LL Pelling Encounters Paving in Tight Spaces, Limited Entry Points

Often located in remote areas with limited entry points and significant space constraints, paving bike paths can pose several challenges to the most skilled contractor. In a recent project for Linn County Conservation contractor LL Pelling maneuvered through the challenges to successfully pave a 7 mile, 10-foot wide bike path.

Headquartered in North Liberty, IA, LL Pelling has been completing work around the Iowa City/Cedar Rapids Corridor area since 1949. With three asphalt plants located in Iowa City, Cedar Rapids and Marion, LL Pelling completes projects ranging from highways to airports to parking lots.

“We are a full-service contractor offering services including parking lot striping and chip seal,” says Chuck Finnegan, president. “We currently have four asphalt paving crews and one concrete crew that completes curb and gutter work associated with the asphalt projects.”

Paving the Linn County Conservation bike path

Due to the general contractor’s schedule, LL Pelling completed the paving work in two phases with the first taking place in May and finishing the project in early July. The general contractor completed all of the subgrade work while LL Pelling completed the paving portion of the project. Crews laid 9,000 tons of hot mix asphalt in one, 4-inch lift at a rate of ½ to ¾ mile per day.

“The project was located on an old railroad bed that was used forty years ago, and it hasn’t been used by the railroad for many years,” says Joel Gryp, Project Manager at LL Pelling. “The trail stretches seven miles and has seven different sections that are intersected by county gravel roads.”

Prior to completing the paving work, a crew came to the site to clear the path of any obstructions.

Various locations of the path were more susceptible to flooding; as a result, LL Pelling installed two, 500-foot sections of porous asphalt. These sections were located in low-lying areas that were banked on both sides. “We didn’t have a lot of room to do ditching in those areas so it was decided to put some sub-surface drainage in with porous asphalt,” Gryp says.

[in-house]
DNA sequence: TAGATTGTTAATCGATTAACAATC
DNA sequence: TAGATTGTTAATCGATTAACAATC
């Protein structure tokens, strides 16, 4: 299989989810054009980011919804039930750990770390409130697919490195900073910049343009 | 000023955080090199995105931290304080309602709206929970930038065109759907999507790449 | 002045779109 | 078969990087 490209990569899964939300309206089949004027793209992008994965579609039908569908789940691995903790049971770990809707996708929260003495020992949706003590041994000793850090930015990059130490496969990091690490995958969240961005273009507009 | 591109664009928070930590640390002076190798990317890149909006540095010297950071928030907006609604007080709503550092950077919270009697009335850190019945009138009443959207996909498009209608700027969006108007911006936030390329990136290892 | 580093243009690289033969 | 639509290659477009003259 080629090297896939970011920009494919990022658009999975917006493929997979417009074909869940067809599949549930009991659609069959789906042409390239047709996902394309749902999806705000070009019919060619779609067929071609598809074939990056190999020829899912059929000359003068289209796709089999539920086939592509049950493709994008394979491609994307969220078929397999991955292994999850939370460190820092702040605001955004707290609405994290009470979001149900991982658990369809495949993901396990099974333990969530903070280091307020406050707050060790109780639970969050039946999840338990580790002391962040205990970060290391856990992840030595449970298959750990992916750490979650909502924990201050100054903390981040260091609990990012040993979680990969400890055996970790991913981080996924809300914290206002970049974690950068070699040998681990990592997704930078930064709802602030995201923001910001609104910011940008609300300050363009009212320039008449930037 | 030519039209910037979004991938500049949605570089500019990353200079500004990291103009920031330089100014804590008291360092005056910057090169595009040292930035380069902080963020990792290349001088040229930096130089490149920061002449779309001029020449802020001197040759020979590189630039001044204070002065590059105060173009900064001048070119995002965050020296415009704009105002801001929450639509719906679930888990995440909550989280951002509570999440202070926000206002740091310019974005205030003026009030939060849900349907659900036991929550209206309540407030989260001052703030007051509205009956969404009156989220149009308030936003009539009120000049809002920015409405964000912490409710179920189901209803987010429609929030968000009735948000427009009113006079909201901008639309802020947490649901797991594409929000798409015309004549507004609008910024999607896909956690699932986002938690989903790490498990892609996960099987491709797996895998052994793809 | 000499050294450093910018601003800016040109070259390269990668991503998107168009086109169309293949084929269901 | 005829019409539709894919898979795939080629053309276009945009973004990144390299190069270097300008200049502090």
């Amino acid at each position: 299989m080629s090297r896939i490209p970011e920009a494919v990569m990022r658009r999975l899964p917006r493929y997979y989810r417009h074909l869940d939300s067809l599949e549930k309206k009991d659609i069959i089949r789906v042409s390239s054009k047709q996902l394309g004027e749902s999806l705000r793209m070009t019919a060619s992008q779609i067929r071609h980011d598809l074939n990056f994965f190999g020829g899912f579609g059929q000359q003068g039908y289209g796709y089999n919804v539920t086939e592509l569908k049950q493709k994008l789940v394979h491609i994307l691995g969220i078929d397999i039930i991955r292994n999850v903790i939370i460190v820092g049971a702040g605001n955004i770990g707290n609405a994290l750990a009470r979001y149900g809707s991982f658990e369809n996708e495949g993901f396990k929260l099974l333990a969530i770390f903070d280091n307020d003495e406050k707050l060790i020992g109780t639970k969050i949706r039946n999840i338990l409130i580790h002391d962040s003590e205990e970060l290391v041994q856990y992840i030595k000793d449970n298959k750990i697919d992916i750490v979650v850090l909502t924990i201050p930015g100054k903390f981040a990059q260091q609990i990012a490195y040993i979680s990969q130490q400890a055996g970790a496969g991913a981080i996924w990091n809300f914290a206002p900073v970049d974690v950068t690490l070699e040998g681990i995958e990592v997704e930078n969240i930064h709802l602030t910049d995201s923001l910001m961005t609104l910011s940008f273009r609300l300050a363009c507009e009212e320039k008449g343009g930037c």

The porous asphalt base consisted of 12-18 inch coarse stone with the top two inches choked off with a 3/8-inch clean chip. “We used the 3/8-inch clean chip because it carried the load a little better without displacing the material,” Gryp says. “It all allows the water to run down the subsoil and be absorbed into the soil. The principle behind the porous asphalt is to direct the water away from the surface and down into the sub-base.”

Laying down porous asphalt is fairly similar to hot mix asphalt. “There aren’t too many differences between the two mixes,” Gryp says. “It’s basically only a different mix. For the porous asphalt we used a polymer PG 64-28 that has a higher asphalt cement content and more voids compared to a conventional mix. As far as construction, it is placed the same as conventional mixes but is compacted less.”

Prior to this project, LL Pelling had laid a few test patches of porous asphalt at its facility, and this was the first time that Linn County utilized the porous asphalt mix. According to Finnegan, the porous asphalt mix is designed by the quality control staff at LL Pelling.

Key equipment used on the trail project included a RP-195 Roadtec paver, a rubber/steel combination Hamm roller, and a Sakai SW850 finishing roller.

Initially, crews operated with only the Sakai SW850 finishing roller. However, the first day of paving they encountered some issues with the smoothness. As a result, the crews brought in the rubber/steel combination Hamm roller to assist with achieving a smoother surface.

Adjusting to the space restrictions

With every project comes a few challenges, and LL Pelling was faced with overcoming space constraints. The limited access as well as the size and weight of the equipment was incredibly difficult. “Our biggest challenge was getting the material back to the paver,” Gryp says. “There were several sections with only county roads, every mile, to use as access points. We would have to back the trucks down one at a time off of those gravel roads.”

Backing the trucks in one at a time put added stress on the grade. “They were all backing in on the same spot because the trail was only 10 feet wide,” Gryp says. “We occasionally had to do some minor grading in front of the paver to repair the grade making it suitable to pave on. Anytime you’re adjusting the grade you run into smoothness difficulties.”

For other contractors to adjust to the space constraints, Gryp suggests creating as many turnouts or areas for the trucks to go off the side of the trail. “We’ve completed a few bike trails where we made those into stops for benches,” he says. “This allowed our trucks to back off onto a side and other trucks could pass by removing the chance of meeting each other or having to move one truck at a time.”

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